Incorporating cancer risk information into general practice: a qualitative study using focus groups with healthcare professionals


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Juliet Usher-Smith1,Barbora Silarova1,Alison Ward2,Jane Youell2,Kenneth Muir3,Jackie Campbell2,Joanne Warcaba4
1University of Cambridge,2University of Northampton,3University of Manchester,4Moulton Surgery, Northampton

Abstract

Background

It is estimated that approximately 40% of all cases of cancer are attributable to lifestyle factors. Providing people with personalised information about their future risk of cancer may help promote behaviour change. The aim of this study was to explore the views of healthcare professionals on incorporating personalised cancer risk information based on lifestyle factors into general practice.

Method

We held six focus groups with GPs, GP registrars, practice nurses, GP commissioners and non-clinical members of clinical commissioning groups. Each group was guided by a schedule covering current provision of lifestyle advice relating to cancer and views on incorporating personalised cancer risk information. Data were audio-recorded, transcribed verbatim and then analysed using thematic analysis.

Results

Providing lifestyle advice was generally viewed as a core activity within general practice but, with the exception of smoking and lung cancer, the influence of lifestyle on cancer risk was rarely discussed. The word ‘cancer’ was seen as a potentially powerful motivator for lifestyle change. However, the potential for discussions around cancer risk to generate health anxiety and for a high risk to lead to maladaptive behaviours was also recognised. Most felt that a numerical estimate was more likely to influence behaviour than generic information and that the focus should be on targeting younger people. All felt that general practice should be providing this information but there was a clear need for additional resources if it was going to be offered widely. These included additional funding and consultation time, referral pathways, integration into the computer system, and training.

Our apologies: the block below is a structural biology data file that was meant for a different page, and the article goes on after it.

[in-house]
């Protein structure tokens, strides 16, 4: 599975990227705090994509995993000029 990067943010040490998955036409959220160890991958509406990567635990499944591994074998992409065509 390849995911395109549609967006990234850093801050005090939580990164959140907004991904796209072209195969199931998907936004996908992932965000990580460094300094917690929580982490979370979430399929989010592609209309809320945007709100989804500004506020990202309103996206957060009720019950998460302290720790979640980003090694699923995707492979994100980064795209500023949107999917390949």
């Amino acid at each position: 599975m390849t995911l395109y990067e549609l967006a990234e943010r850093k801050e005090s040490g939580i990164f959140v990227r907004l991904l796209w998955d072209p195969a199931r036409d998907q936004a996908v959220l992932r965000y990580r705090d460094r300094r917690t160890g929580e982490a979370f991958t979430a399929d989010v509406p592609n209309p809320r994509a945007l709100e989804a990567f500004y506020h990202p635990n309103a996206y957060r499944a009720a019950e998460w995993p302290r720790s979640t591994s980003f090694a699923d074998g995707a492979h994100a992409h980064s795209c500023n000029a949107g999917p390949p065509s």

Conclusion

There is support among healthcare professionals for providing personalised cancer risk information within general practice. The findings highlight a number of potential benefits and challenges which will inform the future development of interventions to promote behaviour change for cancer prevention in general practice.